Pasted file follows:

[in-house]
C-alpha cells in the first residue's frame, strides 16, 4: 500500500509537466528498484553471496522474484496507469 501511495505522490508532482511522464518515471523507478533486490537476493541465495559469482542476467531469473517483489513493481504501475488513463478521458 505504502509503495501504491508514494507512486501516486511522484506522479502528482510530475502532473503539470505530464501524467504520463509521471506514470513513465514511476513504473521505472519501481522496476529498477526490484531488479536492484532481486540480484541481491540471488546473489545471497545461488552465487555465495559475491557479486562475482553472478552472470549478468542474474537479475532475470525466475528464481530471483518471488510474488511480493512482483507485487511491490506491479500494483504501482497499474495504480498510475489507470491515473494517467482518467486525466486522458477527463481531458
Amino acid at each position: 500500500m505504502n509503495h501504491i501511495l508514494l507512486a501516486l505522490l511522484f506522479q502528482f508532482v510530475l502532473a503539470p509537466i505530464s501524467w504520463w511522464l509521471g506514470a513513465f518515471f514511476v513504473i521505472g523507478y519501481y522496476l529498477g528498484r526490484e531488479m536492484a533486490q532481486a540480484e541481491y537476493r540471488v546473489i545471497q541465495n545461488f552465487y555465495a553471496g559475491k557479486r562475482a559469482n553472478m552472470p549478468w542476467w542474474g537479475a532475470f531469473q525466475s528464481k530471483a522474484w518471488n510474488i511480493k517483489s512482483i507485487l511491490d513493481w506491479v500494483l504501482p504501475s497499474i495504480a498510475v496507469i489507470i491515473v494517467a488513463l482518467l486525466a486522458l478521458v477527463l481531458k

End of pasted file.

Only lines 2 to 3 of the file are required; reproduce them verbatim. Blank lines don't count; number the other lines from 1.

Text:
C-alpha cells in the first residue's frame, strides 16, 4: 500500500509537466528498484553471496522474484496507469 501511495505522490508532482511522464518515471523507478533486490537476493541465495559469482542476467531469473517483489513493481504501475488513463478521458 505504502509503495501504491508514494507512486501516486511522484506522479502528482510530475502532473503539470505530464501524467504520463509521471506514470513513465514511476513504473521505472519501481522496476529498477526490484531488479536492484532481486540480484541481491540471488546473489545471497545461488552465487555465495559475491557479486562475482553472478552472470549478468542474474537479475532475470525466475528464481530471483518471488510474488511480493512482483507485487511491490506491479500494483504501482497499474495504480498510475489507470491515473494517467482518467486525466486522458477527463481531458
Amino acid at each position: 500500500m505504502n509503495h501504491i501511495l508514494l507512486a501516486l505522490l511522484f506522479q502528482f508532482v510530475l502532473a503539470p509537466i505530464s501524467w504520463w511522464l509521471g506514470a513513465f518515471f514511476v513504473i521505472g523507478y519501481y522496476l529498477g528498484r526490484e531488479m536492484a533486490q532481486a540480484e541481491y537476493r540471488v546473489i545471497q541465495n545461488f552465487y555465495a553471496g559475491k557479486r562475482a559469482n553472478m552472470p549478468w542476467w542474474g537479475a532475470f531469473q525466475s528464481k530471483a522474484w518471488n510474488i511480493k517483489s512482483i507485487l511491490d513493481w506491479v500494483l504501482p504501475s497499474i495504480a498510475v496507469i489507470i491515473v494517467a488513463l482518467l486525466a486522458l478521458v477527463l481531458k